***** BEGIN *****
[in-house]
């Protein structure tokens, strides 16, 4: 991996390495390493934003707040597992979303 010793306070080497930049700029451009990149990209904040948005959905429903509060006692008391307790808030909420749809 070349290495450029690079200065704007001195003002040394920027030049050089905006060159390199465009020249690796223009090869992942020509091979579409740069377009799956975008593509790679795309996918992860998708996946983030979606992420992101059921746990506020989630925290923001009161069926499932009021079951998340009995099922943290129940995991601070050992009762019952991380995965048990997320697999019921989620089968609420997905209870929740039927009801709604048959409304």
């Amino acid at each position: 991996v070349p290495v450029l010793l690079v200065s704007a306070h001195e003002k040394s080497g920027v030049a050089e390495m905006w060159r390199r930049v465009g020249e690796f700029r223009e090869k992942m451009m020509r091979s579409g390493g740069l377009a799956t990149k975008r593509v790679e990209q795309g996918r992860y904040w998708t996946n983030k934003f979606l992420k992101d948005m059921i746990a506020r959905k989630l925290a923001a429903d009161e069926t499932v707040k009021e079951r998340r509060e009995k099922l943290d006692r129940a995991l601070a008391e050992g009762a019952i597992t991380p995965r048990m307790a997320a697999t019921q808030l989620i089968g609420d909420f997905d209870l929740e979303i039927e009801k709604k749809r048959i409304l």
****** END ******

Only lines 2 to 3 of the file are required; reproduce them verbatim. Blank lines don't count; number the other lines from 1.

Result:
């Protein structure tokens, strides 16, 4: 991996390495390493934003707040597992979303 010793306070080497930049700029451009990149990209904040948005959905429903509060006692008391307790808030909420749809 070349290495450029690079200065704007001195003002040394920027030049050089905006060159390199465009020249690796223009090869992942020509091979579409740069377009799956975008593509790679795309996918992860998708996946983030979606992420992101059921746990506020989630925290923001009161069926499932009021079951998340009995099922943290129940995991601070050992009762019952991380995965048990997320697999019921989620089968609420997905209870929740039927009801709604048959409304």
């Amino acid at each position: 991996v070349p290495v450029l010793l690079v200065s704007a306070h001195e003002k040394s080497g920027v030049a050089e390495m905006w060159r390199r930049v465009g020249e690796f700029r223009e090869k992942m451009m020509r091979s579409g390493g740069l377009a799956t990149k975008r593509v790679e990209q795309g996918r992860y904040w998708t996946n983030k934003f979606l992420k992101d948005m059921i746990a506020r959905k989630l925290a923001a429903d009161e069926t499932v707040k009021e079951r998340r509060e009995k099922l943290d006692r129940a995991l601070a008391e050992g009762a019952i597992t991380p995965r048990m307790a997320a697999t019921q808030l989620i089968g609420d909420f997905d209870l929740e979303i039927e009801k709604k749809r048959i409304l």